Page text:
Hot Topics

Advertisement

Advertisement

6,000 Bitcoins Stolen From Japanese Exchange

 
6,000 Bitcoins Stolen From Japanese Exchange
Bitcoin / Breaking News / Exchanges
Cryptocurrency exchange Zaif announced on Thursday that a recent hack has resulted in the loss of 5,966 bitcoins (BTC) and a total of $60 million USD worth of bitcoins, Bitcoin Cash (BCH) and MonaCoin (MONA). However, the size of the theft could be larger since the total number of lost BCH is still unknown. The Japan-based licensed platform said the intrusion took place last week when operators noticed suspicious withdrawals at 5 pm local time. The unusual activities led to the immediate suspension of all transactions and subsequent criminal investigation. The hackers are still at large and local law enforcement have since looked into the matter. Zaif said its asset reserves are currently at $20 million. It recently received a $44.5 million investment from Japan-based Fisco to raise cash and Fisco now owns a majority of the exchange. This week, law enforcement in Europe issued a report on Wednesday aimed at cryptocurrency investors warning that scammers are on the prowl. Europol said that cyber criminals are increasingly targeting cryptocurrencies through sophisticated methods. See Cyber Criminals Are Finding Ways To Steal Cryptos The "Internet Organised Crime Threat Assessment 2018" (IOCTA) report stated that exchanges are also increasingly at risk of criminal abuse. "Money launderers have evolved to use cryptocurrencies in their operations and are increasingly facilitated by new developments such as decentralised exchanges which allow exchanges without any Know Your Customer requirements," according to IOCTA report. "It is likely that high-privacy cryptocurrencies will make the current mixing services and tumblers obsolete." There are other high-profile cases of stolen bitcoins. Last year, a 22-year-old investor in Thailand lost 5,500 bitcoins, per Bangkok Post report. Finnish businessman Aarni Otava Saarimaa was approached by scammers to invest in local stocks, a Macau casino and cryptocurrency Dragon Coin (DRG). After being convinced that the DRG tokens would work at casinos, Saarimaa transferred 5,564 bitcoins to the group, according to the report. A subsequent criminal investigation found that the scammers immediately exchanged the bitcoins into Thai baht worth $24 million USD and deposited the money into seven banks accounts. Fraudsters are also using advanced methods to steal crypto log-ins and passwords. Earlier this month, a Google Chrome extension for file-sharing service MEGA was hacked by cyber criminals who are looking to steal private keys and passwords. The hacked extension was able to monitor sensitive information through a javascript function on Google's browser. Last month, IT security firm Trend Micro said that hackers are selling Bitcoin ATM malware for $25,000 in the black market. "Corruption corrodes public trust, undermines the rule of law, and delegitimizes the state," says Mark van Rijmenam, author of "Blockchain: Transforming Your Business and Our World." He adds, "The challenge for regulators will be to harness the power of Blockchain to trace digital transactions and prevent fraud." Articles by Marvin Dumont: China’s ‘Bitcoin Girl’ Documentary Shows Challenges Of Bitcoin Use 65% Of Firms Prefer IBM Blockchain Over Microsoft, Others BMW To Test Blockchain And Smart Contracts To Simplify Car Buying Samsung Blockchain To Help Korea Gov’t Improve Services $1.7B Retailer Overstock To Sell Bitcoin And Cryptos $1 Trillion Boost In Trade Finance Via Blockchain: World Economic Forum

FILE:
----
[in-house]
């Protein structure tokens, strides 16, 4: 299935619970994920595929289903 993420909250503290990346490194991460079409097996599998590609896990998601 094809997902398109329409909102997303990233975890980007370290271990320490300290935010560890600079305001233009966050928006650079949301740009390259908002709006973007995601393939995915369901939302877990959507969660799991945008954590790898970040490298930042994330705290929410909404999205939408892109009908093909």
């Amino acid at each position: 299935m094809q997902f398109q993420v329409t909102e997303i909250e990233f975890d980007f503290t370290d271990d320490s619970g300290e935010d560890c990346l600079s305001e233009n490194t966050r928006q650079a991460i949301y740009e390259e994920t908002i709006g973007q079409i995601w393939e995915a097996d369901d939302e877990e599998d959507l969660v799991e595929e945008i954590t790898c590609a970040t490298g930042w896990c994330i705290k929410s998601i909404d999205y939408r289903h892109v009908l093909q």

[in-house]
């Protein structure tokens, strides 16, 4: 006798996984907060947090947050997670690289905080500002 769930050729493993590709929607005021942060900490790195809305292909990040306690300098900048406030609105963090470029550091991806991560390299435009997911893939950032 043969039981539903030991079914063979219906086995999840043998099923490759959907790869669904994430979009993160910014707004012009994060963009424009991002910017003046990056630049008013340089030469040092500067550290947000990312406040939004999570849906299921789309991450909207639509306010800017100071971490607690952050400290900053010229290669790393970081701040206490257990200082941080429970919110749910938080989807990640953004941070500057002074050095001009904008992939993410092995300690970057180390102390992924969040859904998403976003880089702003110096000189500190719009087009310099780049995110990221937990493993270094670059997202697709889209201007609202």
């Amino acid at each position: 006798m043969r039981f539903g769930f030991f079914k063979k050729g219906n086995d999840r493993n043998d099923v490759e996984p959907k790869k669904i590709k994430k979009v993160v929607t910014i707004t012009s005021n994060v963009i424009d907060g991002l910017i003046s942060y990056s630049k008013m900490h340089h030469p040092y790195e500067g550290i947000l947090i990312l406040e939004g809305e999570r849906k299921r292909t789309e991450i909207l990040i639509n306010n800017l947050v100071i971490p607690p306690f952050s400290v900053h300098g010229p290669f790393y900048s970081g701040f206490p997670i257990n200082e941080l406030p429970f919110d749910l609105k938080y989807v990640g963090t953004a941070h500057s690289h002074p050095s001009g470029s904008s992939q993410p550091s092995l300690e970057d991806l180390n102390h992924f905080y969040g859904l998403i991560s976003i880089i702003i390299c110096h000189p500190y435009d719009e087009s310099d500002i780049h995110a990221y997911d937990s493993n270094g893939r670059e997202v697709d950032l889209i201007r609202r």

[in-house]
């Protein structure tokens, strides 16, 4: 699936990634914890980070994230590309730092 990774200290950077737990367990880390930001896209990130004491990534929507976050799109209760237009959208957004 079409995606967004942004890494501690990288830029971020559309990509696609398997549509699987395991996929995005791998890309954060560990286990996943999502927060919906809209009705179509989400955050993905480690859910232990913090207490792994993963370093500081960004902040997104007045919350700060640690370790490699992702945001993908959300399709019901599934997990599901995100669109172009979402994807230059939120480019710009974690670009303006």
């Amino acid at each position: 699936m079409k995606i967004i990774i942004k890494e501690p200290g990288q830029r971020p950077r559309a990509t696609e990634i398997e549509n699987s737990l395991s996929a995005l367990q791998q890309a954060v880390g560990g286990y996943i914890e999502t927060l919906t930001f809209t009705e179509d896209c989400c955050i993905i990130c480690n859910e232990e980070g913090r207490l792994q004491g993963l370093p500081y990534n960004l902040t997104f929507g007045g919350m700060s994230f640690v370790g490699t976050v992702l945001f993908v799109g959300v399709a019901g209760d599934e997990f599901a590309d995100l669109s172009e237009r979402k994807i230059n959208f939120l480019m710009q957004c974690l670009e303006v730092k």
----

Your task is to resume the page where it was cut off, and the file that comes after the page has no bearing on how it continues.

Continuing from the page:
You can share this post!

Advertisement